Parks Victoria is increasingly working with many providers from the public health sector by connecting (or reconnecting) people with nature.  In turn more people become advocates for conserving our precious biodiversity and greenspace.

We have some great partnerships in place –  with researchers to review and build the evidence and fill knowledge gaps. We’re also working with our partners in other government departments to ensure that nature-based health and active living programs in parks are included in key government plans. We’re developing many different partnerships with the community and disability sectors for groups such as at risk teens, children, seniors and new migrants, and working with Traditional Owners to further enable cultural and spiritual connection and reconnection for health and wellbeing.

There are so many opportunities to utilise the power of nature for the health of the community. And this is being recognised more and more widely. It was great to see the link between a healthy environment and community health and wellbeing was formally recently recognised by the Victorian Government through a Memorandum on Health and Nature, jointly signed by the Minister for Health and the Minister for Energy, Environment and climate change.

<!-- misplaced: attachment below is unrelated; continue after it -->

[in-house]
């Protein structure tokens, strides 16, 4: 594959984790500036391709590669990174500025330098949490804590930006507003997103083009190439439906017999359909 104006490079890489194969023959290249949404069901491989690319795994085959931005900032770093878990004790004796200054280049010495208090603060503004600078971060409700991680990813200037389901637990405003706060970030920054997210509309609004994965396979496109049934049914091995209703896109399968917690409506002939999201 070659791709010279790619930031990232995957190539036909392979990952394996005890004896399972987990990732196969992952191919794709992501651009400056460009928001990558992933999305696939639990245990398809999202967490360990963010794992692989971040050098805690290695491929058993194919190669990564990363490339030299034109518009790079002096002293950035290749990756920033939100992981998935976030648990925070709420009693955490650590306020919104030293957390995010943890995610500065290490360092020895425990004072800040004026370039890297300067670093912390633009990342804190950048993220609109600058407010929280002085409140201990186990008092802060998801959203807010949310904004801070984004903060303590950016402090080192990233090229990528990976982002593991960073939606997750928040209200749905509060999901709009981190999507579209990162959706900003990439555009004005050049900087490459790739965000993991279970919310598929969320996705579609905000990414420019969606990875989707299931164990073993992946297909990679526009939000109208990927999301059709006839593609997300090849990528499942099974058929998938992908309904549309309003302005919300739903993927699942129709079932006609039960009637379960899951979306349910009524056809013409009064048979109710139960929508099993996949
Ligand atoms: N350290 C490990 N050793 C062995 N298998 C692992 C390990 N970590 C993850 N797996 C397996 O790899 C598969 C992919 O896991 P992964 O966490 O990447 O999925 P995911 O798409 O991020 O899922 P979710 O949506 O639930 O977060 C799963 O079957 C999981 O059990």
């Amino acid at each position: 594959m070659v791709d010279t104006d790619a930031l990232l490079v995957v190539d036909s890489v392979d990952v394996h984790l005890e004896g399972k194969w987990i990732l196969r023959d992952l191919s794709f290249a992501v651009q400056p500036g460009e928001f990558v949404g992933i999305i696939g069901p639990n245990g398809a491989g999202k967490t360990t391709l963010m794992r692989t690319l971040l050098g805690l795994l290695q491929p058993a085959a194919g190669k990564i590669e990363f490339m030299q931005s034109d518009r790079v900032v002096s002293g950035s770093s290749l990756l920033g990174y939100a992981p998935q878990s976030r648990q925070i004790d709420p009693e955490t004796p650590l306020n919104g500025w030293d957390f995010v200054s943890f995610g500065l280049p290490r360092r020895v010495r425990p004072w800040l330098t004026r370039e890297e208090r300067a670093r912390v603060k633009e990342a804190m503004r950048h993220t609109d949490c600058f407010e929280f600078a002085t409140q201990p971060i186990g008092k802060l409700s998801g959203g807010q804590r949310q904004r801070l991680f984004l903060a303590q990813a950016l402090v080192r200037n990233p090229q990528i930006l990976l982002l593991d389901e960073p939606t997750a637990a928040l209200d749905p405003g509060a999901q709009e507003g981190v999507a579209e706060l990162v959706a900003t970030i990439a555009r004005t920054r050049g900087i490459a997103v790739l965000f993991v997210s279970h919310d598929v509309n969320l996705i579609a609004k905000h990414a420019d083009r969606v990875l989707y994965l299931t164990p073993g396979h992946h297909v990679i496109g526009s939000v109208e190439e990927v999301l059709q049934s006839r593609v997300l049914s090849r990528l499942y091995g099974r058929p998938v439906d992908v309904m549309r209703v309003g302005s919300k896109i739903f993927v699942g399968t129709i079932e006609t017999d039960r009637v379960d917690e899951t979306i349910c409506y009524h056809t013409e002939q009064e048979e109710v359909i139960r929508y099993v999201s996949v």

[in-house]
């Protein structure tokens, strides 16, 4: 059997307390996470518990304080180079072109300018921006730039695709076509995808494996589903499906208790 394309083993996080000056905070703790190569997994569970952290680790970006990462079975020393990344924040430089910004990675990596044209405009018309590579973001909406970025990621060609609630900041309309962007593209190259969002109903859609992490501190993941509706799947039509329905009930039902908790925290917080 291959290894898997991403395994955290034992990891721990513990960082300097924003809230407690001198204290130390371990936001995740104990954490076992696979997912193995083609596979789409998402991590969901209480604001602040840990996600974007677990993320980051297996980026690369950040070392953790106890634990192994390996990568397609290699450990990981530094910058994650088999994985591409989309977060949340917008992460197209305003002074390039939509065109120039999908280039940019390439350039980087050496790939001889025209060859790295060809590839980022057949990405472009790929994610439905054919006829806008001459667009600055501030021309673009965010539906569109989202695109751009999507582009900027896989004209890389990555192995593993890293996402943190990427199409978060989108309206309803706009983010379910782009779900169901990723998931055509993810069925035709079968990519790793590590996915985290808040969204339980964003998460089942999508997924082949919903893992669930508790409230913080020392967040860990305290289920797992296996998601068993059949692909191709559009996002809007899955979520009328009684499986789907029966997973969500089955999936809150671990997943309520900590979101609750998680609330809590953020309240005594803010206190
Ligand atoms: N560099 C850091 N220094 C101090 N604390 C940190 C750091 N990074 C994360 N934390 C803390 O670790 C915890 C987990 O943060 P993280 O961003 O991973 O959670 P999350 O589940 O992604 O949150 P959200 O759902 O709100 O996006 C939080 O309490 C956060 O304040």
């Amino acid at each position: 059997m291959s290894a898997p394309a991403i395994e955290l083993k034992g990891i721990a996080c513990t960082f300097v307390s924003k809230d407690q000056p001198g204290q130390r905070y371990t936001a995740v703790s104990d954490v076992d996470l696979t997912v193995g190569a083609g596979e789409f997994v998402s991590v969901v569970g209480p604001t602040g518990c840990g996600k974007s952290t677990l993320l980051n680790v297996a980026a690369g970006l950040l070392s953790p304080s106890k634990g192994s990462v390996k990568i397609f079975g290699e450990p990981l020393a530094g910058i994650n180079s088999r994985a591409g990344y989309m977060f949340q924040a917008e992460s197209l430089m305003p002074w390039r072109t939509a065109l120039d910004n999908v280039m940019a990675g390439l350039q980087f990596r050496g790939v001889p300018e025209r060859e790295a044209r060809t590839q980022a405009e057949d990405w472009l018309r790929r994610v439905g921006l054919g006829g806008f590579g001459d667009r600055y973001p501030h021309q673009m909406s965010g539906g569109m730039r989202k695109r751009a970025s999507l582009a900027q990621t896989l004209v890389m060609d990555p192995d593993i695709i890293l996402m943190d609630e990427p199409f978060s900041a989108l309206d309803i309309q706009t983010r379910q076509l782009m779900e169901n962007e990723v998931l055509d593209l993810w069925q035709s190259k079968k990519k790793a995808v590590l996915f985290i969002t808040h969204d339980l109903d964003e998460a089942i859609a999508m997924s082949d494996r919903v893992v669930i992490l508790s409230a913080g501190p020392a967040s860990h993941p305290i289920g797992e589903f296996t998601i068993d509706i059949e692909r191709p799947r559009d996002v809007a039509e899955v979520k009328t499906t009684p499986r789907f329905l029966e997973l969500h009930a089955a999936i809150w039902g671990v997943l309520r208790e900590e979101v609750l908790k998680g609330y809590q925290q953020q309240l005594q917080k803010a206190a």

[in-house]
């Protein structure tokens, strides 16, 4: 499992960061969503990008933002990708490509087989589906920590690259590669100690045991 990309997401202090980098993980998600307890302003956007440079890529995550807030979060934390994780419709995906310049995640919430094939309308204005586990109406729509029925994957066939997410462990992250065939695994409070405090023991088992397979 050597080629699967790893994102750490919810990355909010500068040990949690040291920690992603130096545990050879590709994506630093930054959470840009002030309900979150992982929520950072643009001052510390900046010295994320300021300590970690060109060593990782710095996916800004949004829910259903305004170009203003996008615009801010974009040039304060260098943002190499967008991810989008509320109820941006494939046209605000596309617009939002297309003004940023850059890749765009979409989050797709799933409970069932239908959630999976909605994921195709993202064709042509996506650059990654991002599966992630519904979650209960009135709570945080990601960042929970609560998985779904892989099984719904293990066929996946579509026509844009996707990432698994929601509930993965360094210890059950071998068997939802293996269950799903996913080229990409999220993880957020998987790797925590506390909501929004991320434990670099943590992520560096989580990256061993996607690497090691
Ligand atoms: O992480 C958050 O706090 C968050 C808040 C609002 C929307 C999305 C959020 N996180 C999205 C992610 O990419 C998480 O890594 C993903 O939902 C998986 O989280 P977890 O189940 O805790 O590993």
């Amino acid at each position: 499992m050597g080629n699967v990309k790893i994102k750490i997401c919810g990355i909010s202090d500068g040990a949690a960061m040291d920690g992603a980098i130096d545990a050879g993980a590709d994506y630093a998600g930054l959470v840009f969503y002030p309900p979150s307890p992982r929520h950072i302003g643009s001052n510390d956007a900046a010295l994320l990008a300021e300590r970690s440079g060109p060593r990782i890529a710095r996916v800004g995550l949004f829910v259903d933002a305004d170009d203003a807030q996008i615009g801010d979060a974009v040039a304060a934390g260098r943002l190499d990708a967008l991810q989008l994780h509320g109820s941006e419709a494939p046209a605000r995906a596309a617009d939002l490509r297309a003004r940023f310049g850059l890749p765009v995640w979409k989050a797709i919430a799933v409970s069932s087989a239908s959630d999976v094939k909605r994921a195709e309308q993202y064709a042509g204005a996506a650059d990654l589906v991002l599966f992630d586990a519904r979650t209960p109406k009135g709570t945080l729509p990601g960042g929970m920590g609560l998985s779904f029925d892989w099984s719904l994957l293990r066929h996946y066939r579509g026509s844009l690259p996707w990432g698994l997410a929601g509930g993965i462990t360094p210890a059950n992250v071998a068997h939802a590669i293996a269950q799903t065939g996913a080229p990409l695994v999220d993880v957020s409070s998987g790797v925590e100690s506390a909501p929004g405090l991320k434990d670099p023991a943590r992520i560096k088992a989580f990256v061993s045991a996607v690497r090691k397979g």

David and Ros have provided a great role model for others with good ideas, passion and commitment to work with us and make great things happen. That openness and commitment to partnerships is a key aspect of our Healthy Parks Healthy People approach.

I encourage and welcome others to follow their example.

Monday, May 15, 2017

Fund My Idea in the Flinders Ranges

Click pic to see what it's all about
Quinten van der Werf's idea is to make the beauties of the Flinders Ranges, in South Australia, available to everyone

The South Australian government lets the people (trolls and robots excepted!) assess the relevance of these ideas through the YourSAy website (clever name!) and if I could assemble a robot to shout about this one I would.

Read what Quentin is suggesting or tweet about @intheflinders - yes, I'm getting with the plot!